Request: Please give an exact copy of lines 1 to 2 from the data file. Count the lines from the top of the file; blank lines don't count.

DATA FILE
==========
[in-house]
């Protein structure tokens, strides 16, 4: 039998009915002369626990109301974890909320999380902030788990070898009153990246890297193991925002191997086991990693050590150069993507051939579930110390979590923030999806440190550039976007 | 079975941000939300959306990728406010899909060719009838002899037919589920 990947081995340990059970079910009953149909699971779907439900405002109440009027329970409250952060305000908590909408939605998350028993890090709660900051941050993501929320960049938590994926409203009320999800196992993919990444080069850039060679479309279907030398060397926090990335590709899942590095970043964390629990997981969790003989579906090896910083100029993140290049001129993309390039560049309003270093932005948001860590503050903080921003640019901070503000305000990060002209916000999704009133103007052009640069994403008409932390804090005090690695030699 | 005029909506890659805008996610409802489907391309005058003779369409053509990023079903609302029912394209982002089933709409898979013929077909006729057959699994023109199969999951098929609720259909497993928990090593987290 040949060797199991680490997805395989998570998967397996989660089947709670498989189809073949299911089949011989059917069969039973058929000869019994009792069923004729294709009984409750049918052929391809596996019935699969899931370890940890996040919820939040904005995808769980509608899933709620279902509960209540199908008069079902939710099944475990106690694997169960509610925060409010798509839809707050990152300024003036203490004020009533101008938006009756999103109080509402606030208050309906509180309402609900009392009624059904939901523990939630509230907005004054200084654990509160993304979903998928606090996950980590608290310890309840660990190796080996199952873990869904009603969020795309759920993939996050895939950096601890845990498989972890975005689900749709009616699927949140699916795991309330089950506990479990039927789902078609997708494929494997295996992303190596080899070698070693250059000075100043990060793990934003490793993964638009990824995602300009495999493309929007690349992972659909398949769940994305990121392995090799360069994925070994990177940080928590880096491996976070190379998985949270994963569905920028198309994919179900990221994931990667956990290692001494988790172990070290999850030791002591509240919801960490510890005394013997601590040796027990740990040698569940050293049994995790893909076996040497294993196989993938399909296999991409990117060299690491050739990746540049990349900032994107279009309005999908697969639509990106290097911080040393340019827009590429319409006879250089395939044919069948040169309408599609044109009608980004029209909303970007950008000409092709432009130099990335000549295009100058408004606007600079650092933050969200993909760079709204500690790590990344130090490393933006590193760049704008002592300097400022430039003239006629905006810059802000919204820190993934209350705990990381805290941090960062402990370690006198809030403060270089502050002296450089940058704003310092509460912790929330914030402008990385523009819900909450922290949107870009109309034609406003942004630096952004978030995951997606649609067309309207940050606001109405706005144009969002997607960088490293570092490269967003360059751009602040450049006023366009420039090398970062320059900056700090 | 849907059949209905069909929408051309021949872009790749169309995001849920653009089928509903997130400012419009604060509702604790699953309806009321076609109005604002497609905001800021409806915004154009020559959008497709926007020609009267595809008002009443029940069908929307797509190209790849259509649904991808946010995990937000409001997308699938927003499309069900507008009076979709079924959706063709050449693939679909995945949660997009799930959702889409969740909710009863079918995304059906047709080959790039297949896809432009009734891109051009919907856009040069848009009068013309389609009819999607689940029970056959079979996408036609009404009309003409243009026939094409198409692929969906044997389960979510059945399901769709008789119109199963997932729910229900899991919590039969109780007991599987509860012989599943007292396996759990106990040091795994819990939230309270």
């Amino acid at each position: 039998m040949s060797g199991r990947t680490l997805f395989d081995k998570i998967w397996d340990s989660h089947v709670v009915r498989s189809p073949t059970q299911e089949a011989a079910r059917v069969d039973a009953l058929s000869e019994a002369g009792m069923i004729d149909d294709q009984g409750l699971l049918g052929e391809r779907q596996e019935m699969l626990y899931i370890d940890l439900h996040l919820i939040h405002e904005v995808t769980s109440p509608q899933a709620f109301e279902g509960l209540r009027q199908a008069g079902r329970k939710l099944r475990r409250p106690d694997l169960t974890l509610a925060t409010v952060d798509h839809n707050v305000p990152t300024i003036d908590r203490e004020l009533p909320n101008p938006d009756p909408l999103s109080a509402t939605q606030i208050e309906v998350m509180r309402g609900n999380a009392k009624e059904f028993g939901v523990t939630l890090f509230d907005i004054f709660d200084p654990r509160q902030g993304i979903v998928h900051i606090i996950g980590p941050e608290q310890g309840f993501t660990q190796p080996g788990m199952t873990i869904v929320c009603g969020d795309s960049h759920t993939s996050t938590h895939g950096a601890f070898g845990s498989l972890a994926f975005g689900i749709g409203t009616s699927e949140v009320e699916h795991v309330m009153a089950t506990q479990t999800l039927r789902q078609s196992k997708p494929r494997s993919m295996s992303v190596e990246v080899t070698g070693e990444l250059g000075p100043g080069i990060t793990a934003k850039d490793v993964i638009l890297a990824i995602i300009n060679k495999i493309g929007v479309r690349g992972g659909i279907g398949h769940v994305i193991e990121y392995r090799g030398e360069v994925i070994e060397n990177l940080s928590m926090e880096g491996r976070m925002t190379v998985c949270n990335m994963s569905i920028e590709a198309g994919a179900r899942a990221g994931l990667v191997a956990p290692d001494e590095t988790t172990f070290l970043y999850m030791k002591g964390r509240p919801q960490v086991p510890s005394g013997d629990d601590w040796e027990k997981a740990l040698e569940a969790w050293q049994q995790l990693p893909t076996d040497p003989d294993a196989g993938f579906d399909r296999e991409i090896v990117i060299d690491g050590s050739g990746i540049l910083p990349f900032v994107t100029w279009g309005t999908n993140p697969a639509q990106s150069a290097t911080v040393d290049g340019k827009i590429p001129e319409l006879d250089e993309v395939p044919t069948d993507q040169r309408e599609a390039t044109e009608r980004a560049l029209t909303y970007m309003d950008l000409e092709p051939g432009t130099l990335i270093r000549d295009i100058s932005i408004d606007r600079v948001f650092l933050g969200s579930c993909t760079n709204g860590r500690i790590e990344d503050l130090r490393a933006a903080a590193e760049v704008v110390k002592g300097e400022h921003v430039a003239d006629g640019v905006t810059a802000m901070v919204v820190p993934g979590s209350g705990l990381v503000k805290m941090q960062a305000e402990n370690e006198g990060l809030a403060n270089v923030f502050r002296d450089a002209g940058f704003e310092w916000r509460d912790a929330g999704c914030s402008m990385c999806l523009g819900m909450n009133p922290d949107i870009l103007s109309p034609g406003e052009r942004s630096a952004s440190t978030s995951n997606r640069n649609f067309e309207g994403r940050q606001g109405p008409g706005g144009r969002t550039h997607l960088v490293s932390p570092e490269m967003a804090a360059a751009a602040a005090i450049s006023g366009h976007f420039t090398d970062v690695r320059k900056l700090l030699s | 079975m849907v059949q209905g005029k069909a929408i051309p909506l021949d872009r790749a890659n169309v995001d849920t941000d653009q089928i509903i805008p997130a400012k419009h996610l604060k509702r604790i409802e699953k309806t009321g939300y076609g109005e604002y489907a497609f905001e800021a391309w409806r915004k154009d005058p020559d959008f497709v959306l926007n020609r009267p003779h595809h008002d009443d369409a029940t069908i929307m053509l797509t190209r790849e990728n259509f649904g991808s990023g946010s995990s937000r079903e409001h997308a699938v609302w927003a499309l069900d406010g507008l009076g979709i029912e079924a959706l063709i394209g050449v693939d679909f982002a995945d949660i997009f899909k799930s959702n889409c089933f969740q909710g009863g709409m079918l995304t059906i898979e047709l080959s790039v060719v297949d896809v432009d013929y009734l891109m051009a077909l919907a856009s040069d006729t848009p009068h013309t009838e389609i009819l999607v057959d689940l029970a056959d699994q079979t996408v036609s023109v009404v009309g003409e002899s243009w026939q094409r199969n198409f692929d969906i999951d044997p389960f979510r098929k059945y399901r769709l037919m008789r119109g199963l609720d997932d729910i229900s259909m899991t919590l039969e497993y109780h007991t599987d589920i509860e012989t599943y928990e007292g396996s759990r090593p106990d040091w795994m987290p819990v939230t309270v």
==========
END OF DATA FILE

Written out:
[in-house]
């Protein structure tokens, strides 16, 4: 039998009915002369626990109301974890909320999380902030788990070898009153990246890297193991925002191997086991990693050590150069993507051939579930110390979590923030999806440190550039976007 | 079975941000939300959306990728406010899909060719009838002899037919589920 990947081995340990059970079910009953149909699971779907439900405002109440009027329970409250952060305000908590909408939605998350028993890090709660900051941050993501929320960049938590994926409203009320999800196992993919990444080069850039060679479309279907030398060397926090990335590709899942590095970043964390629990997981969790003989579906090896910083100029993140290049001129993309390039560049309003270093932005948001860590503050903080921003640019901070503000305000990060002209916000999704009133103007052009640069994403008409932390804090005090690695030699 | 005029909506890659805008996610409802489907391309005058003779369409053509990023079903609302029912394209982002089933709409898979013929077909006729057959699994023109199969999951098929609720259909497993928990090593987290 040949060797199991680490997805395989998570998967397996989660089947709670498989189809073949299911089949011989059917069969039973058929000869019994009792069923004729294709009984409750049918052929391809596996019935699969899931370890940890996040919820939040904005995808769980509608899933709620279902509960209540199908008069079902939710099944475990106690694997169960509610925060409010798509839809707050990152300024003036203490004020009533101008938006009756999103109080509402606030208050309906509180309402609900009392009624059904939901523990939630509230907005004054200084654990509160993304979903998928606090996950980590608290310890309840660990190796080996199952873990869904009603969020795309759920993939996050895939950096601890845990498989972890975005689900749709009616699927949140699916795991309330089950506990479990039927789902078609997708494929494997295996992303190596080899070698070693250059000075100043990060793990934003490793993964638009990824995602300009495999493309929007690349992972659909398949769940994305990121392995090799360069994925070994990177940080928590880096491996976070190379998985949270994963569905920028198309994919179900990221994931990667956990290692001494988790172990070290999850030791002591509240919801960490510890005394013997601590040796027990740990040698569940050293049994995790893909076996040497294993196989993938399909296999991409990117060299690491050739990746540049990349900032994107279009309005999908697969639509990106290097911080040393340019827009590429319409006879250089395939044919069948040169309408599609044109009608980004029209909303970007950008000409092709432009130099990335000549295009100058408004606007600079650092933050969200993909760079709204500690790590990344130090490393933006590193760049704008002592300097400022430039003239006629905006810059802000919204820190993934209350705990990381805290941090960062402990370690006198809030403060270089502050002296450089940058704003310092509460912790929330914030402008990385523009819900909450922290949107870009109309034609406003942004630096952004978030995951997606649609067309309207940050606001109405706005144009969002997607960088490293570092490269967003360059751009602040450049006023366009420039090398970062320059900056700090 | 849907059949209905069909929408051309021949872009790749169309995001849920653009089928509903997130400012419009604060509702604790699953309806009321076609109005604002497609905001800021409806915004154009020559959008497709926007020609009267595809008002009443029940069908929307797509190209790849259509649904991808946010995990937000409001997308699938927003499309069900507008009076979709079924959706063709050449693939679909995945949660997009799930959702889409969740909710009863079918995304059906047709080959790039297949896809432009009734891109051009919907856009040069848009009068013309389609009819999607689940029970056959079979996408036609009404009309003409243009026939094409198409692929969906044997389960979510059945399901769709008789119109199963997932729910229900899991919590039969109780007991599987509860012989599943007292396996759990106990040091795994819990939230309270």